This recipe was traditionally made by families living in the countryside who had wood burning ovens and who would cook the beans in the fire after having baked their own bread.
Once the bread had been baked and some of the ashes scattered over the vegetable garden, a typical Tuscan ‘fiasco’ or ‘flask’ (with the straw base removed and the neck cut down to the point where it starts to widen), would be taken and filled with dried cannnellini beans. Water and oil would be added along with sage, garlic, salt, pepper, chilli, pendolini tomatoes (except in Florence where tomatoes weren’t added) and the flask would be placed to warm on the dying embers of the fire.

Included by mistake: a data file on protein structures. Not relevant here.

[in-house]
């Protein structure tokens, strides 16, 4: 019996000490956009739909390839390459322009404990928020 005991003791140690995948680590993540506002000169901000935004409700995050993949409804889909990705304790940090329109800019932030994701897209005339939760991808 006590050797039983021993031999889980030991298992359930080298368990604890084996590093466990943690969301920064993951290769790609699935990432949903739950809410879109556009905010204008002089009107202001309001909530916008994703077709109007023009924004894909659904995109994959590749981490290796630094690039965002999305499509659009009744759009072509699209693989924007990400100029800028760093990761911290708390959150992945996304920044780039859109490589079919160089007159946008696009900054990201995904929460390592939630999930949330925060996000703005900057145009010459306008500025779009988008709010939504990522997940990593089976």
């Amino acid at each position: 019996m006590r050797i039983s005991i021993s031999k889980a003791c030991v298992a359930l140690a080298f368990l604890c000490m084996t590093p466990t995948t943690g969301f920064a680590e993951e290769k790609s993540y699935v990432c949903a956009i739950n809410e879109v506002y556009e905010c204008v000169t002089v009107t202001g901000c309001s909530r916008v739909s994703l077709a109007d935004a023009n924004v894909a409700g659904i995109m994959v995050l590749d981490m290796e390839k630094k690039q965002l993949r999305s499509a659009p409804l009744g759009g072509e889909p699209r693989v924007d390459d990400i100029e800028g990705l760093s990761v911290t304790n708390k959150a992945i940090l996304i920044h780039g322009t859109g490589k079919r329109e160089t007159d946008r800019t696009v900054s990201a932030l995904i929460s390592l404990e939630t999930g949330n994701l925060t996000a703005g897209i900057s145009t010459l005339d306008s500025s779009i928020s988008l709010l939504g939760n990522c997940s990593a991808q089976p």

The recipe is incredibly simple and the only thing to look out for is that the beans shouldn’t become too dry. If they should then a little water would be added to the top of the flask, paying attention not to wet the outside of the glass and risk it cracking. The beans are then served as they are, or on top of some crusty toasted bread.